Granada Isletas, Nicaragua

Photo: Jicaro Island Gateway & Ecolodge
Photo: Jicaro Island Gateway & Ecolodge

There’s no better feeling than waking up the first morning on vacation. Sunlight started streaming through the slatted windows of your casita a few hours ago. You blissfully ignored it and rolled over in the crisp white sheets. When you eventually open your eyes, it isn’t because of a buzzing alarm clock. You can smell freshly roasted coffee close by. You roll out of bed, go downstairs, and open the doors to the deck. Coffee is indeed awaiting you on the little wooden table. It’s been paired with a gorgeous water view.

That water is Lake Nicaragua. Mar Dulce (Sweet Sea) is the largest lake in Central America. It’s home to a beautiful colonial city (Granada) and two volcanoes (extinct Maderas and active Concepción). Howler monkeys, colorful birds, and fish usually only found in the ocean live here. More than 365 small volcanic islets dot the freshwater lake. One is the location of a fort. Many are privately owned as vacation spots. While a few, like the one you’re on now, have been turned into little hotels.

The Jicaro Island Ecolodge was built by a British woman who saw an “island for sale” notice while vacationing in Nicaragua. As soon as you arrived on a boat from Granada’s Asese Port yesterday afternoon, you immediately understood how she fell in love and never left. The lodge, constructed out of storm-felled trees, was built into the landscape, not on top of it. Nine casitas, each two-stories tall, look like treehouses on stilts. The living area on the first floor opens to a wide deck and hanging hammocks, while a king-sized bed is on the second floor. Besides the lake, it overlooks a floating dock, a yoga deck, and a freshwater pool. The wellness center and the restaurant, with open-air treatment rooms and kitchen, respectively, are just out of sight.

Photo: Jicaro Island Gateway & Ecolodge
Photo: Jicaro Island Gateway & Ecolodge

After sipping your locally grown coffee and watching cormorants dive headfirst into the water for their breakfast, move to the yoga deck for a Bikram yoga class. It improves your posture and, more importantly, inspires you for the day. Go to the restaurant—where everything is sourced from the surrounding area—for your own breakfast. It’s hard to choose between bananas foster pancakes with Flor de Caña rum or avocado toast with made-to-order eggs. Since it’s the first day of your trip, the unhealthy, but completely delicious, pancakes win.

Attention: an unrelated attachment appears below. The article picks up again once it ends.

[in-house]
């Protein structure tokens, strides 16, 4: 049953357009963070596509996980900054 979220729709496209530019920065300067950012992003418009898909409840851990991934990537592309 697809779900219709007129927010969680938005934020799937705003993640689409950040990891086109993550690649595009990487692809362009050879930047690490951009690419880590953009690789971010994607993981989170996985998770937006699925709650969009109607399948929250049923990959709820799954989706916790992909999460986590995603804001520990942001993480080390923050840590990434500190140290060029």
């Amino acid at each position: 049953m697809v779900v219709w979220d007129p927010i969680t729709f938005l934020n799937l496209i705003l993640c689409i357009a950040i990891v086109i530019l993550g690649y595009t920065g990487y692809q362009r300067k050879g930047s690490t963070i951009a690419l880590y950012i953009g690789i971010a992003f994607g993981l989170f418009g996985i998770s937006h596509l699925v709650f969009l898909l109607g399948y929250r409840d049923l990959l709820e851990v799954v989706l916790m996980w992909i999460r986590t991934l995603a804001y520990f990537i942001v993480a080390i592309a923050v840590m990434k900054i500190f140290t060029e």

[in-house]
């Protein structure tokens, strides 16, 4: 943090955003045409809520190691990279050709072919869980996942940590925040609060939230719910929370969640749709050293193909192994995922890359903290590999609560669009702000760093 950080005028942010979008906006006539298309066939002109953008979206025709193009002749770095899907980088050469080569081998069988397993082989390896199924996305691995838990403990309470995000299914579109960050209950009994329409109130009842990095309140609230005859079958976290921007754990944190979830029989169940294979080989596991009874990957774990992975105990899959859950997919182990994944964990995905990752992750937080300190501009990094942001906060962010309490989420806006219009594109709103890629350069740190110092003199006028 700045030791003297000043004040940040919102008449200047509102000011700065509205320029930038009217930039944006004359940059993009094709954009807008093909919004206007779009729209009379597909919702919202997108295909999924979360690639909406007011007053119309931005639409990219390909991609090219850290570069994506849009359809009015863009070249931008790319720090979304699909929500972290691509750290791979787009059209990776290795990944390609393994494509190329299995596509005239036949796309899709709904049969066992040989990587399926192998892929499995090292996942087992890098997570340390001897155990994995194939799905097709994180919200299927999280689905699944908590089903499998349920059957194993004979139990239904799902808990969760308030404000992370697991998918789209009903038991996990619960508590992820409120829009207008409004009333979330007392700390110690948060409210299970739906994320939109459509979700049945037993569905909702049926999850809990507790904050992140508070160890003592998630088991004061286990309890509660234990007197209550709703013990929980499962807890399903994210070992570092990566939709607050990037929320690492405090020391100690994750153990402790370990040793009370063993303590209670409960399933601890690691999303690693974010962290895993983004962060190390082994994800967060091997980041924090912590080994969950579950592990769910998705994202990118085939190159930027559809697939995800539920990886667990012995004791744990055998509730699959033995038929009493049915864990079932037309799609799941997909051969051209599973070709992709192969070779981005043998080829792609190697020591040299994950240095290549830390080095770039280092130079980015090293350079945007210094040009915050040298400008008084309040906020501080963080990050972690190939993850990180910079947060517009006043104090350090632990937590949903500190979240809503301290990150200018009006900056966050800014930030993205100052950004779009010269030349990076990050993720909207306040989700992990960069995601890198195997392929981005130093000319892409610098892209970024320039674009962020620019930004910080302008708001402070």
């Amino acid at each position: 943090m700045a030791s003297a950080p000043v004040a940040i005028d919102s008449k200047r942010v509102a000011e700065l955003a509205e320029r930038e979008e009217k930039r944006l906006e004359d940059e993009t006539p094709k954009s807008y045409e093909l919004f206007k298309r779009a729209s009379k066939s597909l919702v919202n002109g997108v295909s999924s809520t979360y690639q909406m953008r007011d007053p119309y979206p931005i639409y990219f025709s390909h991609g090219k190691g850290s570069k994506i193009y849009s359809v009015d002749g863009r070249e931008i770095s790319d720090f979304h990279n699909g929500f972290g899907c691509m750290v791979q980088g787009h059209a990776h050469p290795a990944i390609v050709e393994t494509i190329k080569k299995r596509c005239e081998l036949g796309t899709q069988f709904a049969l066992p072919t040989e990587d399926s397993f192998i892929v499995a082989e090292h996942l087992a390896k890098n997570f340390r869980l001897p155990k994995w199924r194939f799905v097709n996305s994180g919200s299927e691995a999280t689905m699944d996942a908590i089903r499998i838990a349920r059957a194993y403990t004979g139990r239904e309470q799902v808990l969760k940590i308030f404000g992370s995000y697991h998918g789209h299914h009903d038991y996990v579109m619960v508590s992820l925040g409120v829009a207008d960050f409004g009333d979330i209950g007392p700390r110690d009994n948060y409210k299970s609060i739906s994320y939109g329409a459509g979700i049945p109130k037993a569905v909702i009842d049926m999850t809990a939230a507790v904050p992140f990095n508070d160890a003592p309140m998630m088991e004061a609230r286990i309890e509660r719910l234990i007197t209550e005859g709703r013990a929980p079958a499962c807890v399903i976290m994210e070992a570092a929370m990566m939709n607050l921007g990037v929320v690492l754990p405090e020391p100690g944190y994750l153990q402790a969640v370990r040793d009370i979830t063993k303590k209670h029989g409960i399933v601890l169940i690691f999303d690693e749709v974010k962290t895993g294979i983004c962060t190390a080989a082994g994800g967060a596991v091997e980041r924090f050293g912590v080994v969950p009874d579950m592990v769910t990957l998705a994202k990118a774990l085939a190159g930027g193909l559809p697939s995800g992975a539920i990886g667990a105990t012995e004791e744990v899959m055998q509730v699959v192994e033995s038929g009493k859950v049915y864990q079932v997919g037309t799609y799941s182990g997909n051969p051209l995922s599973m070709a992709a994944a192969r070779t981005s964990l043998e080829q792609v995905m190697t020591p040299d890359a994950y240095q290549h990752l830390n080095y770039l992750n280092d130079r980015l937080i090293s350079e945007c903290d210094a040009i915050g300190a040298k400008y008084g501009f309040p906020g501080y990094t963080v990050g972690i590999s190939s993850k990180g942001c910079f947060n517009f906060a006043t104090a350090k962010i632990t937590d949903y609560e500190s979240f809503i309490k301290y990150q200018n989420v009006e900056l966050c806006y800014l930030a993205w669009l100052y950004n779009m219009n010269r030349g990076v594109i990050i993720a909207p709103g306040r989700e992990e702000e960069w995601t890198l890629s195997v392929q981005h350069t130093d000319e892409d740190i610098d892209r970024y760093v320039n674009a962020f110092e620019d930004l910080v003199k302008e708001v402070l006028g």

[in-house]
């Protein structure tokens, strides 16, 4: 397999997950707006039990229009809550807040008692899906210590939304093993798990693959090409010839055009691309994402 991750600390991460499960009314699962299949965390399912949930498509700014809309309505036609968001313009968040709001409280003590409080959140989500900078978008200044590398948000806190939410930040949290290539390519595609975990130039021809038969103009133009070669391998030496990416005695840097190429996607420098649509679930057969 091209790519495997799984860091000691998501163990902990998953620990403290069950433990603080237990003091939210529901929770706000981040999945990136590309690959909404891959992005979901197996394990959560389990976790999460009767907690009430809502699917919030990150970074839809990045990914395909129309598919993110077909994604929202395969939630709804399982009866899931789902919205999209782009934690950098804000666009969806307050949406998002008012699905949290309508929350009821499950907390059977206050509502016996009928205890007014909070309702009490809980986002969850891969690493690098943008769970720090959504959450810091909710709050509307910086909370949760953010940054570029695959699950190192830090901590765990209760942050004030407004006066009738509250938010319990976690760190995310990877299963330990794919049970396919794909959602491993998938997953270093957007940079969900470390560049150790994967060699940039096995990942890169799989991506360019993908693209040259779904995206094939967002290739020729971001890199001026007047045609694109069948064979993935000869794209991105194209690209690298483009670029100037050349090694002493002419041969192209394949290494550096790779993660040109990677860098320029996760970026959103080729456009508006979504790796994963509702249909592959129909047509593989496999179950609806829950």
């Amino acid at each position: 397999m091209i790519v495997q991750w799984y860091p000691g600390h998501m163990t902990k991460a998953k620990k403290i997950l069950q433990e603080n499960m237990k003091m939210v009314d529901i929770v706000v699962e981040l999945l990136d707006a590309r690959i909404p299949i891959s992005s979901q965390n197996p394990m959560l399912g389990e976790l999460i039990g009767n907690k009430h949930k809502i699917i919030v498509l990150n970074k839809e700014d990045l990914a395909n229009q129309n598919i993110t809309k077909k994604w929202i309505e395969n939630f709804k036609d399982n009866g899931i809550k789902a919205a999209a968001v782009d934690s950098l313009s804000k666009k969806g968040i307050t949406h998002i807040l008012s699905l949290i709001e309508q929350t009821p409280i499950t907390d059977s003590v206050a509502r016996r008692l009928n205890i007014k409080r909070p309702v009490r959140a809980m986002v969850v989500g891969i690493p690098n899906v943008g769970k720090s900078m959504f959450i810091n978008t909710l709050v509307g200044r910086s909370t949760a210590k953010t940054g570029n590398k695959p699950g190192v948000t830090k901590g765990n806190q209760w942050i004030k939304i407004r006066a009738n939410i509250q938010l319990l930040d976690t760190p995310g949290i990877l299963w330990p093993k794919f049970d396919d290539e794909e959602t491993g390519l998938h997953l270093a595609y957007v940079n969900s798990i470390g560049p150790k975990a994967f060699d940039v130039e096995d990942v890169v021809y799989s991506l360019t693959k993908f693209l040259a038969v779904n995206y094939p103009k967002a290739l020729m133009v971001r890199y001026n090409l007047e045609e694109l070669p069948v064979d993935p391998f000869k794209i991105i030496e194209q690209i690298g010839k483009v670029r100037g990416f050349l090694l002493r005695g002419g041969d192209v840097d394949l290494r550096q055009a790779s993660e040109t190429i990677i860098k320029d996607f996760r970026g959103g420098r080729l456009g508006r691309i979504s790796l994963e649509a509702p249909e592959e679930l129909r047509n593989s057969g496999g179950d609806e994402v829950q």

When you finish eating, head out on the water in a kayak. Pass fishermen with handmade nets, yellow-tailed Montezuma’s oropendolas, and water lilies as you move through the narrow canals between the islets. Hike through cacao, coffee, and plantain plantations as you begin to head toward the cloud forest on Mombacho. Then swim in hot springs on your way back down the volcano.

Arrive back at the lodge just in time for your massage appointment. Rinse off in the open-air treatment room’s shower, complete with a lake view, before your relaxing hot stone massage. Follow a purple gallinule back to your casita, where another treat—this time a tequila-based Jicarito—is waiting on the deck. Sip your sundowner and rock in the hammock until you can no longer see the sun. Finish the day with a three-course dinner that includes a red bean, heart of palm, and spinach quesadilla; baked guapote (rainbow bass); and cantaloupe sorbet. After such an amazing day, it’s hard to believe that the new vacation feel won’t last through tomorrow morning, as well.

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